I'm Matthew Setter. I'm an experienced software engineer and a security researcher. I’ve been developing software since 2000 and I started this blog to help you write simpler, cleaner, and more secure software, with less effort.
Why Microframeworks Create Lean ApplicationsMicroframeworks / Development / PHP / SlimPHP September 3rd, 2015
Recently I built a new application using SlimPHP, a PHP microframework, instead of a full-stack framework, such as Symfony or Zend Framework 2. In this post, I start discussing how taking this approach has lead to a leaner application design.
A Quick Word About Full-Stack Frameworks
Before I get too far along, I want to make one thing clear, I'm not bagging full-stack frameworks. In recent times, especially with the advent of Zend Framework 2.5, a number of the larger frameworks can be used in an extremely modular fashion.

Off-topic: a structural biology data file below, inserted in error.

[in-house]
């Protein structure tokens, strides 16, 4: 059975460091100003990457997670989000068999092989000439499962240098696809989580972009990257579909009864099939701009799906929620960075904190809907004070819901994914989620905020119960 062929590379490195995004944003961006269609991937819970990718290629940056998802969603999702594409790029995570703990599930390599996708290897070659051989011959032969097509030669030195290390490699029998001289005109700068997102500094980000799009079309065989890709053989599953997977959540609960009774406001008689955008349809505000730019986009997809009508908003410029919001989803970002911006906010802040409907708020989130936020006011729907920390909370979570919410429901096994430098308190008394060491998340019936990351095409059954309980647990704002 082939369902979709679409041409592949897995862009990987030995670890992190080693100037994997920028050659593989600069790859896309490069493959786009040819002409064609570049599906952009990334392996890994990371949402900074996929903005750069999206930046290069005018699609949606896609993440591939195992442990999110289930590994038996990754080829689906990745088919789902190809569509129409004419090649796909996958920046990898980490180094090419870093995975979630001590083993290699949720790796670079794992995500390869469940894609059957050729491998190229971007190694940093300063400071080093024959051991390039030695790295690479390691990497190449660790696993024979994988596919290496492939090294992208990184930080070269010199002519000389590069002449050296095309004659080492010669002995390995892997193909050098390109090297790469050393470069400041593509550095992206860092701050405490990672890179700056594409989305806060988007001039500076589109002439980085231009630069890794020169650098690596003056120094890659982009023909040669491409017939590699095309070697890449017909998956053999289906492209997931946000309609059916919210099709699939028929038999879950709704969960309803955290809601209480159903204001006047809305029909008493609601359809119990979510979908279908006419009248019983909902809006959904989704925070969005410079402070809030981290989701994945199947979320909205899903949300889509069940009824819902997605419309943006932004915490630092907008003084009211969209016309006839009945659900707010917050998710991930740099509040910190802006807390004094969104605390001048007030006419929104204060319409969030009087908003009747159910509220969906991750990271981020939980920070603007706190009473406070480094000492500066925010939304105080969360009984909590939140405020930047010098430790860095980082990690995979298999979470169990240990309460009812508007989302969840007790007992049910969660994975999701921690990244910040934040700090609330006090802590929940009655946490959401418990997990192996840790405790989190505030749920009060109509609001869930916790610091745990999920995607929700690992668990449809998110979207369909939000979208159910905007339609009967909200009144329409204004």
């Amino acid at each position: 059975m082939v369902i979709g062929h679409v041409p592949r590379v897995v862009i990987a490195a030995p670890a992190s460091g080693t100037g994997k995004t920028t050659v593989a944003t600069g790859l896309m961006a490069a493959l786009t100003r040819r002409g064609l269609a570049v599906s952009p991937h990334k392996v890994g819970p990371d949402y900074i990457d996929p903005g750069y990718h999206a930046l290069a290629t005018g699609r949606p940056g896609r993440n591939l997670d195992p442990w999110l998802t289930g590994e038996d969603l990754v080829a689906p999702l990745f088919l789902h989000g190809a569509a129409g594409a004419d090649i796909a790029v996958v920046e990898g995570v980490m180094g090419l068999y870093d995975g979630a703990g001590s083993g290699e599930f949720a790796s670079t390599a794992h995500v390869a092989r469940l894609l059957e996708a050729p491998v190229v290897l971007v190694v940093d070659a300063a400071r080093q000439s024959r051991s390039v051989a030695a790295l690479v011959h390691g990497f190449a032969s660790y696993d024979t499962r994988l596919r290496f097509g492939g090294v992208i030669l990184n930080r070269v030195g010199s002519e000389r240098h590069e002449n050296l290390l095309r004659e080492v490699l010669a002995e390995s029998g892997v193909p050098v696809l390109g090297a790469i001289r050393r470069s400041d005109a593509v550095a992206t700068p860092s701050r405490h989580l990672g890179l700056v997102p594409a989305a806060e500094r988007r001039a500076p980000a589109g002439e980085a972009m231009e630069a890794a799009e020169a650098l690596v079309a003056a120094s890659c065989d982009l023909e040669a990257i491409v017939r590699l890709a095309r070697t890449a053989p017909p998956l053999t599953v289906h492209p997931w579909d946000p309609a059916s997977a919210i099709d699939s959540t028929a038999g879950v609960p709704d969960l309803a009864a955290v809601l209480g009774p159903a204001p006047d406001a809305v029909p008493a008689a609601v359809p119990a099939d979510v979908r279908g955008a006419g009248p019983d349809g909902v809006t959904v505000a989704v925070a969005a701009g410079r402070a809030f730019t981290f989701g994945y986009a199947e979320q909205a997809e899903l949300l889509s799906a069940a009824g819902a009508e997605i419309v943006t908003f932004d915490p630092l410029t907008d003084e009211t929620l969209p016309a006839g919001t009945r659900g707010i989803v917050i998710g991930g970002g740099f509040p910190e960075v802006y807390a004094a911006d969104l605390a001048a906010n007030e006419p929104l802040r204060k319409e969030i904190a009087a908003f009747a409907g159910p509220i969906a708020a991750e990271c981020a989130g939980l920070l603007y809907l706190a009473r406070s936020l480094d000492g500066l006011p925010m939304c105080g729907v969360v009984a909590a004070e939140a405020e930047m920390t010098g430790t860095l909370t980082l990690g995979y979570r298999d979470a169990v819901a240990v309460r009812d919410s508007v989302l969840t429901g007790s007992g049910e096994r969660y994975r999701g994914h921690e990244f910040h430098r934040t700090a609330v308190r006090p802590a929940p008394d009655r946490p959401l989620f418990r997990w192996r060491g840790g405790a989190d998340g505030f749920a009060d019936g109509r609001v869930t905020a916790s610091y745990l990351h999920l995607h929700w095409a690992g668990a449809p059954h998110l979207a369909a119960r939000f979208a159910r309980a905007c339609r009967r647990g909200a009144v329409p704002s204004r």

Technically, you don't need to bring in more than you need. However, often times, these frameworks still do have a lot of overhead which you may, typically, never need. A good case in point is Zend Framework 2's service, module, and event managers.
Whereas microframeworks, especially SlimPHP, give you the minimum you need to start building a web application.
Why SlimPHP, Why a Microframework?
So starting at the beginning, when I first approached the idea of putting together a site for the Free the Geek podcast, I wasn't sure just how it might work out, or how long I might stay committed to it for.